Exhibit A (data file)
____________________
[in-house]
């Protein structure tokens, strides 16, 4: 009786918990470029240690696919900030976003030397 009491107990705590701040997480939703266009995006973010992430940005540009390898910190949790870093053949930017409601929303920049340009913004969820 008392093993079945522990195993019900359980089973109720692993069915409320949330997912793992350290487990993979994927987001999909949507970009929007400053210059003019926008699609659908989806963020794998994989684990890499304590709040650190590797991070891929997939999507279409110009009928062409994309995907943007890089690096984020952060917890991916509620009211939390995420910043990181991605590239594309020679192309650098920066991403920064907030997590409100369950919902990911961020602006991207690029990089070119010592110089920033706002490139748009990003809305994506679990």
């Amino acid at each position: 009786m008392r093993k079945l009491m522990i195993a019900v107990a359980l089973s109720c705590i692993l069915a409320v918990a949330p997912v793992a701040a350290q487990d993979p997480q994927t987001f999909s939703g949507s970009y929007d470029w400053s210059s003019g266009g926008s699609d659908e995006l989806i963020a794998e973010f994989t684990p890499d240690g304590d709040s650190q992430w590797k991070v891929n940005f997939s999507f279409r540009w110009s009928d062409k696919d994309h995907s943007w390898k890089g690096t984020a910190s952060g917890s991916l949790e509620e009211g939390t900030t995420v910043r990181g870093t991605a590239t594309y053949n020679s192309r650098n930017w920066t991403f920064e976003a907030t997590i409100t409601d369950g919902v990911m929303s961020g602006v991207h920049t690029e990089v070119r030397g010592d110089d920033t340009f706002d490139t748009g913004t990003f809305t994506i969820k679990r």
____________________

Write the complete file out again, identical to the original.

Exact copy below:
[in-house]
């Protein structure tokens, strides 16, 4: 009786918990470029240690696919900030976003030397 009491107990705590701040997480939703266009995006973010992430940005540009390898910190949790870093053949930017409601929303920049340009913004969820 008392093993079945522990195993019900359980089973109720692993069915409320949330997912793992350290487990993979994927987001999909949507970009929007400053210059003019926008699609659908989806963020794998994989684990890499304590709040650190590797991070891929997939999507279409110009009928062409994309995907943007890089690096984020952060917890991916509620009211939390995420910043990181991605590239594309020679192309650098920066991403920064907030997590409100369950919902990911961020602006991207690029990089070119010592110089920033706002490139748009990003809305994506679990």
């Amino acid at each position: 009786m008392r093993k079945l009491m522990i195993a019900v107990a359980l089973s109720c705590i692993l069915a409320v918990a949330p997912v793992a701040a350290q487990d993979p997480q994927t987001f999909s939703g949507s970009y929007d470029w400053s210059s003019g266009g926008s699609d659908e995006l989806i963020a794998e973010f994989t684990p890499d240690g304590d709040s650190q992430w590797k991070v891929n940005f997939s999507f279409r540009w110009s009928d062409k696919d994309h995907s943007w390898k890089g690096t984020a910190s952060g917890s991916l949790e509620e009211g939390t900030t995420v910043r990181g870093t991605a590239t594309y053949n020679s192309r650098n930017w920066t991403f920064e976003a907030t997590i409100t409601d369950g919902v990911m929303s961020g602006v991207h920049t690029e990089v070119r030397g010592d110089d920033t340009f706002d490139t748009g913004t990003f809305t994506i969820k679990r």